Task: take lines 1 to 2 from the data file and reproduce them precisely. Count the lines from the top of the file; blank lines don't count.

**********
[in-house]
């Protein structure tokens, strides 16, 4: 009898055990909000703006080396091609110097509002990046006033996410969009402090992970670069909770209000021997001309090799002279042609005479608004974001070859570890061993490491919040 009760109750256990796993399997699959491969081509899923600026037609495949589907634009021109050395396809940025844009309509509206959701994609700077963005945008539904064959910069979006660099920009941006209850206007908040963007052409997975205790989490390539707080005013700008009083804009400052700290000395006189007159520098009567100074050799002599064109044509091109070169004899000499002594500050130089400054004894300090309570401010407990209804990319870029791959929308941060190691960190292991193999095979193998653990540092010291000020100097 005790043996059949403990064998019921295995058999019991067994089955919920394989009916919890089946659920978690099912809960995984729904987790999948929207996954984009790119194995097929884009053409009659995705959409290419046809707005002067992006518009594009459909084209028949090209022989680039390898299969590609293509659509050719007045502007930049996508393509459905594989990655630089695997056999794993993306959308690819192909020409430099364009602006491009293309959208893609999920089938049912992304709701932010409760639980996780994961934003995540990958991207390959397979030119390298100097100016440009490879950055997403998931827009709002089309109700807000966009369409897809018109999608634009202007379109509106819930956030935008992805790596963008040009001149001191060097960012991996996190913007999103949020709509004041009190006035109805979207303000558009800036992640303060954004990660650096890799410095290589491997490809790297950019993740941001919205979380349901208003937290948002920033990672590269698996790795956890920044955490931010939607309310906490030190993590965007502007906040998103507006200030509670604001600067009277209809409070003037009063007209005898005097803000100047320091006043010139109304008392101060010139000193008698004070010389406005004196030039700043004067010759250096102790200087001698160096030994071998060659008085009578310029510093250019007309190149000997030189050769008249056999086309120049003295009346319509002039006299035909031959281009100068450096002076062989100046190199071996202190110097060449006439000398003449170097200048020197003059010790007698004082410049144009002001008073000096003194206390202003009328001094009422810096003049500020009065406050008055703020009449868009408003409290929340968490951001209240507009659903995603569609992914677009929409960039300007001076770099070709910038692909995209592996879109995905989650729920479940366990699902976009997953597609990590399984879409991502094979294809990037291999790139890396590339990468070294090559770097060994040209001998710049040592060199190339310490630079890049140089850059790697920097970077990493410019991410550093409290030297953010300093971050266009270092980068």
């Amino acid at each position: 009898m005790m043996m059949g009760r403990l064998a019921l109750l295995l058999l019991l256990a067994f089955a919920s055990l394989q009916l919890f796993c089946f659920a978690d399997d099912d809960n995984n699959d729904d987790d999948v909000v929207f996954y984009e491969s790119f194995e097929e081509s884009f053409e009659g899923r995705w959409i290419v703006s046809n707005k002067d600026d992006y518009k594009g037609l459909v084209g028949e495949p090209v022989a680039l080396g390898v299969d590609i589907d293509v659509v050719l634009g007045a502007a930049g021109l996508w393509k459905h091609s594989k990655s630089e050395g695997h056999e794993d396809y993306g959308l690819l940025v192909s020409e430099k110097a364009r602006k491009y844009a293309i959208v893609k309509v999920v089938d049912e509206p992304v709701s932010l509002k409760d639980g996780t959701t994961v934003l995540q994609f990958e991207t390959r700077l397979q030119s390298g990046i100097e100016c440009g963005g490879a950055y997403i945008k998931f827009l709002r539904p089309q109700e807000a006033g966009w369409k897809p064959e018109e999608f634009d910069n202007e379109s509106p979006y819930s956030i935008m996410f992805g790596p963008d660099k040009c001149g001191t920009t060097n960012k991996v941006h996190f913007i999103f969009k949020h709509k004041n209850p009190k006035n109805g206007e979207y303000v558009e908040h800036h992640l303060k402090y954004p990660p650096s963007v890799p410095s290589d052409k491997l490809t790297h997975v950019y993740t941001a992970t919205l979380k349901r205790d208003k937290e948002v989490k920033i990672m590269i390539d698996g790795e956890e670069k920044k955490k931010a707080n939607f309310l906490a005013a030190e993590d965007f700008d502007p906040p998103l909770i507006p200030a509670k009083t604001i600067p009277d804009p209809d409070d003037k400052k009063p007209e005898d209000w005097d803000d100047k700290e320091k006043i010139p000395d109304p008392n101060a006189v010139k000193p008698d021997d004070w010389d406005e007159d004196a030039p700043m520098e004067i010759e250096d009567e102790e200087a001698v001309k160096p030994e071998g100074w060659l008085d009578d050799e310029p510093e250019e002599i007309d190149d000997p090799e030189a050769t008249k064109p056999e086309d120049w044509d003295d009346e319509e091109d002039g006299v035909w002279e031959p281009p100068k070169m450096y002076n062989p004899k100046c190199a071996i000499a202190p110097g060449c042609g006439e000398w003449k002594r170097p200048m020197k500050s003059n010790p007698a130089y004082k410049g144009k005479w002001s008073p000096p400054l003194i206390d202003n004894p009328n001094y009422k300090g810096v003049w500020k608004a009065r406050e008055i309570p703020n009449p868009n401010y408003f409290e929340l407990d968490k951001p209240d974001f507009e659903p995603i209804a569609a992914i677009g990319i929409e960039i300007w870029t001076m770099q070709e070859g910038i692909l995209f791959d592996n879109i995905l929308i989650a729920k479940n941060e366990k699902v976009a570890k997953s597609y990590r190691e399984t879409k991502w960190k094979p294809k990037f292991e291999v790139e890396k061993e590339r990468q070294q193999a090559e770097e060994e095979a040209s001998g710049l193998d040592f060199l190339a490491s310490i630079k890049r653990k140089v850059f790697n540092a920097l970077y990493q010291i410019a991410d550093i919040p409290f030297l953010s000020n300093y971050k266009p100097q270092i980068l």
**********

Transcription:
[in-house]
């Protein structure tokens, strides 16, 4: 009898055990909000703006080396091609110097509002990046006033996410969009402090992970670069909770209000021997001309090799002279042609005479608004974001070859570890061993490491919040 009760109750256990796993399997699959491969081509899923600026037609495949589907634009021109050395396809940025844009309509509206959701994609700077963005945008539904064959910069979006660099920009941006209850206007908040963007052409997975205790989490390539707080005013700008009083804009400052700290000395006189007159520098009567100074050799002599064109044509091109070169004899000499002594500050130089400054004894300090309570401010407990209804990319870029791959929308941060190691960190292991193999095979193998653990540092010291000020100097 005790043996059949403990064998019921295995058999019991067994089955919920394989009916919890089946659920978690099912809960995984729904987790999948929207996954984009790119194995097929884009053409009659995705959409290419046809707005002067992006518009594009459909084209028949090209022989680039390898299969590609293509659509050719007045502007930049996508393509459905594989990655630089695997056999794993993306959308690819192909020409430099364009602006491009293309959208893609999920089938049912992304709701932010409760639980996780994961934003995540990958991207390959397979030119390298100097100016440009490879950055997403998931827009709002089309109700807000966009369409897809018109999608634009202007379109509106819930956030935008992805790596963008040009001149001191060097960012991996996190913007999103949020709509004041009190006035109805979207303000558009800036992640303060954004990660650096890799410095290589491997490809790297950019993740941001919205979380349901208003937290948002920033990672590269698996790795956890920044955490931010939607309310906490030190993590965007502007906040998103507006200030509670604001600067009277209809409070003037009063007209005898005097803000100047320091006043010139109304008392101060010139000193008698004070010389406005004196030039700043004067010759250096102790200087001698160096030994071998060659008085009578310029510093250019007309190149000997030189050769008249056999086309120049003295009346319509002039006299035909031959281009100068450096002076062989100046190199071996202190110097060449006439000398003449170097200048020197003059010790007698004082410049144009002001008073000096003194206390202003009328001094009422810096003049500020009065406050008055703020009449868009408003409290929340968490951001209240507009659903995603569609992914677009929409960039300007001076770099070709910038692909995209592996879109995905989650729920479940366990699902976009997953597609990590399984879409991502094979294809990037291999790139890396590339990468070294090559770097060994040209001998710049040592060199190339310490630079890049140089850059790697920097970077990493410019991410550093409290030297953010300093971050266009270092980068």